14. Favorite drink: Bailys... or maybe Blue Cauraco, or Crandberry and Vodka. No I'm not a big drinker - but like food, I like too many to have a favorite
  15. Favorite Ice cream: Popsciles - does that count?
  16. Disney or Warner Brothers: Warner Brothers
  17. Favorite fast food restaurant: Greek Grille
  18. What color is your bedroom carpet? light beige.
  19. How many times you failed your driver's test : None
  20. Before this one, from whom did you get your last e-mail? Robert
  21. What do you do most often when you are bored? Work. Yeah - I like what I do. So usually if I'm bored I code. Its fun.
  22. Bedtime: 9:30
  23. Who will respond to this email the quickest? Not sure
  24. Who is the person you sent this to that is least likely to respond? Someone on my list that I don't actually know.
  25. Who is the person that you are most curious to see their responses. Hmm... not sure. Wow, I appear to be pretty wishy-washy on this stuff.
  26. Favorite TV shows? The Unit, American Idol, Prison Break, So You Think You Can Dance (Hey, Jaime loves it and I like watching stuff with her that she is into).
  27. FORD OR CHEVY? Definately Chevy
  28. What are you listening to right now? The snow and wind whip around the house
  29. What are your favorite colors? Black
  30. How many tattoos do you have? None. I'm pain-adverse
  31. Do you have any pets? Finally - NO
  32. Which came first the chicken or the egg? Chicken
  33. What would you like to accomplish before you die? Spend plenty of time with my grandkids.
  34. What are your favorite birds? none
  35. How many people are you sending this e-mail to? I don't know - 20 or so

How Arafat Got Away with Murder

Article by Scott W. Johnson in the Weekly Standard. Opening text:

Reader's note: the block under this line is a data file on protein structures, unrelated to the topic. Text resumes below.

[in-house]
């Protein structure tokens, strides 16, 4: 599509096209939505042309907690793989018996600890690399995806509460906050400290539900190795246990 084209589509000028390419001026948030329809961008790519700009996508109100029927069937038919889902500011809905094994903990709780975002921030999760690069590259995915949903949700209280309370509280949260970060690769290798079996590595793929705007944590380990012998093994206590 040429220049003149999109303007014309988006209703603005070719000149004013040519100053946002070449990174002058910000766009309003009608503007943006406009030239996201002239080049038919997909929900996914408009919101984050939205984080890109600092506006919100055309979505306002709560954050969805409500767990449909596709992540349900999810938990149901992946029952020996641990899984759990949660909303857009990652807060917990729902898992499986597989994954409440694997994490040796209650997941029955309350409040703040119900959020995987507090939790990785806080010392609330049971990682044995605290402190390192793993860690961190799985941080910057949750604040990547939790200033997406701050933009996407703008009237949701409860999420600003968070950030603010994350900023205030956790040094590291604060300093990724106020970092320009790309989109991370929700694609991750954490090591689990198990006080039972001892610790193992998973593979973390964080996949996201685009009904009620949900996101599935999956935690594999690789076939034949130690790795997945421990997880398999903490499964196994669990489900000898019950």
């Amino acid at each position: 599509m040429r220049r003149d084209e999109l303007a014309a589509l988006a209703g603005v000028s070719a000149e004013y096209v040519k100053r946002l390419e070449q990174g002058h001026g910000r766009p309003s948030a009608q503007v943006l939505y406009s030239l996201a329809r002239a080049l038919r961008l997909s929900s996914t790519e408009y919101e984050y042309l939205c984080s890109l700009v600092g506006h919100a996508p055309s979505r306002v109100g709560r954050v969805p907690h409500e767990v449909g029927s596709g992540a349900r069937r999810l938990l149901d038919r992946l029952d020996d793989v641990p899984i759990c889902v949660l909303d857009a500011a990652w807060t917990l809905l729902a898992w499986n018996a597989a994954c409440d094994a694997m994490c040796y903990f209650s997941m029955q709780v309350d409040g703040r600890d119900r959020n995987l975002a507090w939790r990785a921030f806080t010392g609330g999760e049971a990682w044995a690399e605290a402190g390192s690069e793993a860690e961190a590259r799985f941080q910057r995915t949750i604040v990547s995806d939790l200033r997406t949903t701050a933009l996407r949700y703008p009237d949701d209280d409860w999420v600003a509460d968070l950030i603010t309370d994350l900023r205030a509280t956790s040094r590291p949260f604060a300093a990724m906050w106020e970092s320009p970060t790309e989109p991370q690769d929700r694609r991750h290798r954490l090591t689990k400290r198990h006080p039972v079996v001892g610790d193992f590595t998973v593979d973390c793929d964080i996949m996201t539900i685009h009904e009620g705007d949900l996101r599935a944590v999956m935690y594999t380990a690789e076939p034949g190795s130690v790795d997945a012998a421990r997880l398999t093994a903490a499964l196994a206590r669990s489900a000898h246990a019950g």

Twenty years before he joined Bill Clinton and Yitzhak Rabin in Washington for that famous handshake--and proceeded to become Clinton's most frequent foreign guest at the White House--Yasser Arafat planned and directed the murder of an American ambassador and his deputy chief of mission. From the first moment of the deadly operation, which took place in Khartoum on March 1, 1973, the State Department possessed direct evidence of Arafat's responsibility, yet neither the State Department nor any other government agency made public its knowledge. Indeed, as recently as the summer of 2002, the State Department denied that such evidence existed. Across seven administrations, the State Department hewed to silence and denial.

Friday, January 19, 2007

Didn't I go through this before?

[And life goes on - because we do live in a world made safer than it otherwise could be...]

When Tina was pregnant with Tif, she had all kinds of cravings. We lived next door to our restaraunt, and it wasn't uncommon for her to wake me up at 2AM with "Would you go make me a chocholate milkshake?" and I'd throw on some clothes, go open the restaraunt, turn on the shake machine and make one. She was making the baby... the least I could do was make her shakes in the middle of the night. But that is a distant memory...

So tonight she is on the phone with Tif and Jaime comes downstairs:
Mom is on the phone with Tif and Tif is craving CocoPops... and now mom is craving them too, so wonders if you'd go get her some?

So off to King Sooper's (its only 8PM, not 2AM) I go, to feed my wife's cravings brought on by the baby... but this time it isn't our baby, its our baby's baby.

Here we go again... only 8 months to go. ;)

We live in a strange time

From a Hugh Hewitt post:

Lt. Mark Daily was killed in Iraq on Monday. Though I did not know him, we have many friends in common, one of whom sent me the post that Lt. Daily had put at his MySpace page. Lt. Daily was a graduate of UCLA and Woodbridge High School in Irvine, California. He was named ROTC's outstanding cadet in his region for 2005, and a Distinguished Military Graduate. He is survived by his wife Janet, his mother and father, Linda and John, and three siblings, Christine, Eric and Nicole. Here is Lt. Daily's post:

I won't repeat the post, but if you click on it you can read it. It talks all about his feelings on the war and why he thought it was important to join. If you then read the posts on his site, starting at the most recent ones, you'll read posts from his friends and family about how much they'll miss him, etc. And as you read back (its only been a few days) you'll also read posts like, "Hey, let me know when you get my package" and things like that.

How bizzare. A personal glimpse into a stranger's life, days, hours before his death, and then after.